Earlier this week, we were standing in the driveway and were surprised to see a little fox trotting, without a care in the world, along the lane (far enough away to not attract the attention of our big black dog who was sniffing and peeing on things elsewhere). We don’t get to see the foxes often, they keep pretty well hidden and deeper in the woods. We live in the woods, so we know how lucky we are to have as much interaction with wildlife as we do–lucky for us, but perhaps not for the wildlife. Our particular house has been here longer than I’ve been alive on the planet, but as green spaces and open tracts of land are cut and distributed into a jigsaw puzzle of fenced yards and paved roads and patios and pools and homes, the original residents get wedged into tinier and tinier spots. The regular and increasing incidence of bear interactions with humans in towns and backyards is the perfect example–it is us invading them, not the other way around.
In my community, I had not previously known about the rescue and rehabilitation organization, Wildlife in Crisis. Entirely run by volunteers (so not a dime of donations goes to salaries, just straight to the animals), the “Nurture Center, not Nature Center” is dedicated to rehab and release, wildlife preservation, and land conservation. Raccoon in the chimney, skunk in the garage, hawk with a broken wing in the backyard…WIC helps and provides emergency medical care and temporary housing for injured and orphaned animals, and answers about 10,000 calls every year.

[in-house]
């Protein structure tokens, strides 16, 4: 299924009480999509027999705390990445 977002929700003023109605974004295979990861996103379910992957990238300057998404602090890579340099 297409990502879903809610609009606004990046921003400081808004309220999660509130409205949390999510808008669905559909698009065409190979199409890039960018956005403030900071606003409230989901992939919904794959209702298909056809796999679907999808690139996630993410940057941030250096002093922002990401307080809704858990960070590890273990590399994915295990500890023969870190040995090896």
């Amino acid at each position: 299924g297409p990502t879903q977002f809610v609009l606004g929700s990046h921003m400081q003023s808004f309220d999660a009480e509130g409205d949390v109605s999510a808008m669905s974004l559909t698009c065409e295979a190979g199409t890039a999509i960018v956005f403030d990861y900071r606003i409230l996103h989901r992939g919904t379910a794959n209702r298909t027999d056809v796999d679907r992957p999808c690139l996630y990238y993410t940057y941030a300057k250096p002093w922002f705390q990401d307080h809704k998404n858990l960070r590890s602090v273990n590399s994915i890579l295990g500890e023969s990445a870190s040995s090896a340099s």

There is likely a similar center near you that is needing volunteers. Even in large metro areas (I remember the hawks that returned to nest every year on the Brooklyn Bridge), wildlife/human interaction means wildlife will need help. Maybe this is a place to donate some of your time and energy as you look for ways to be of service. Try an Internet search with a combination of key words like “wildlife” “volunteer” “rescue” and “rehab” and add your community name or zip code–see what you come up with.